Fresh eggs straight from your own farm is oftentimes much more appealing than going to the nearest store to pick up a carton of them, even if the package does say “organic.” While increased interest in raising chickens as a hyper-local food source is something to be applauded, there’s no denying inherent risks, such as bird flu and salmonella.
This year alone, 181 people in the United States have contacted salmonella, 33 of which had to be hospitalized. The Centers for Disease Control and Prevention attribute this outbreak to the handling of backyard poultry, NPR reports.
“While poultry do appear clean they do carry bacteria,” CDC veterinarian Megin Nichols told NPR. “We encourage that people live in their environments indoors and poultry stay outdoors.”
The CDC also recommends that those who handle chickens “wash hands thoroughly with soap and water right after touching live poultry or anything in the area where the birds live and roam, use hand sanitizer if soap and water are not readily available; if you collect eggs from the hens, thoroughly cook them, as salmonella can pass from healthy looking hens into the interior of normal looking eggs; clean any equipment or materials associated with raising or caring for live poultry outside the house, such as cages or feed or water containers; and if you have free-roaming live poultry, assume where they live and roam is contaminated.”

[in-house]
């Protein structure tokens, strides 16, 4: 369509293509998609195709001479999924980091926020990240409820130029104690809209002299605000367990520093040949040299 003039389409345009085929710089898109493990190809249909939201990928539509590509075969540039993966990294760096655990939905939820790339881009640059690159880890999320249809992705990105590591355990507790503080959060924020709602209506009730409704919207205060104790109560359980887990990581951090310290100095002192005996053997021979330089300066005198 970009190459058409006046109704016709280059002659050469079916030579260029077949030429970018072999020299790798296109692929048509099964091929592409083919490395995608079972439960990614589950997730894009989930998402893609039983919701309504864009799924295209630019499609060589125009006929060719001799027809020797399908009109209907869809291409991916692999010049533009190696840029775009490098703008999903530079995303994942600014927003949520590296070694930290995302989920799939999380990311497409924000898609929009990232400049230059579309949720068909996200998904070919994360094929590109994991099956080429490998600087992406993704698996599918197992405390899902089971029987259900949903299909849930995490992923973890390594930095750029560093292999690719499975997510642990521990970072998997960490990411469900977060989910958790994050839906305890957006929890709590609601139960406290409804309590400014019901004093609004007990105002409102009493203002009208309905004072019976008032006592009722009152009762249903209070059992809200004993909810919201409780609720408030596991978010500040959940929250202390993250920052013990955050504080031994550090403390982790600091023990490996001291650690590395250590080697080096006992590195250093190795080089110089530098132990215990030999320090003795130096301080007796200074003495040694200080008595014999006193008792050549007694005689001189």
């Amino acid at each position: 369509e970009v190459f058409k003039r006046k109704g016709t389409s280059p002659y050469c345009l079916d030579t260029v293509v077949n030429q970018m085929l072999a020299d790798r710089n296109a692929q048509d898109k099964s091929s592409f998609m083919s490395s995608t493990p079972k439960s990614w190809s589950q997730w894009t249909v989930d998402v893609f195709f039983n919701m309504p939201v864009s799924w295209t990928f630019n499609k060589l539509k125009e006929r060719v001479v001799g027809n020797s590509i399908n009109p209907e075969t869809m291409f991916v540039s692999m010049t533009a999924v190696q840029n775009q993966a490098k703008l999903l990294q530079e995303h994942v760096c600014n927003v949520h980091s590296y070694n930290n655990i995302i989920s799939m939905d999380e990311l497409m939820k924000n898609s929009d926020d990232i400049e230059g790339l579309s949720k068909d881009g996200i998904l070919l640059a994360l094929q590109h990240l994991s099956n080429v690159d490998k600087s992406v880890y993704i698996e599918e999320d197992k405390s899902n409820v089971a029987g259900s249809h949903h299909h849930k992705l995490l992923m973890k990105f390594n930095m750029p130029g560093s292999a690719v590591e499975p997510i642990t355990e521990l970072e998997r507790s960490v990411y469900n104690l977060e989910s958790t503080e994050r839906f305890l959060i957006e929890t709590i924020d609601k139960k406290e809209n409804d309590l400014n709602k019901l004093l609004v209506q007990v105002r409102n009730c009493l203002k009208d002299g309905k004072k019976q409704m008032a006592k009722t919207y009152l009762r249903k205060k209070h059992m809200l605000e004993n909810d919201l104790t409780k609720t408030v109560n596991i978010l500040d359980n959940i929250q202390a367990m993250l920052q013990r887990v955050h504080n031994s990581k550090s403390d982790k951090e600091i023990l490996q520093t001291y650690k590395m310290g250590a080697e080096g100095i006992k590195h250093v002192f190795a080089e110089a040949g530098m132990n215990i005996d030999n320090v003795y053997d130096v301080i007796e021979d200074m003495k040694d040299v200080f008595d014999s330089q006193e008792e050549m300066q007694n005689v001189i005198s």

It has been reported that those who kiss and cuddle their chickens are at increased risk of contacting salmonella.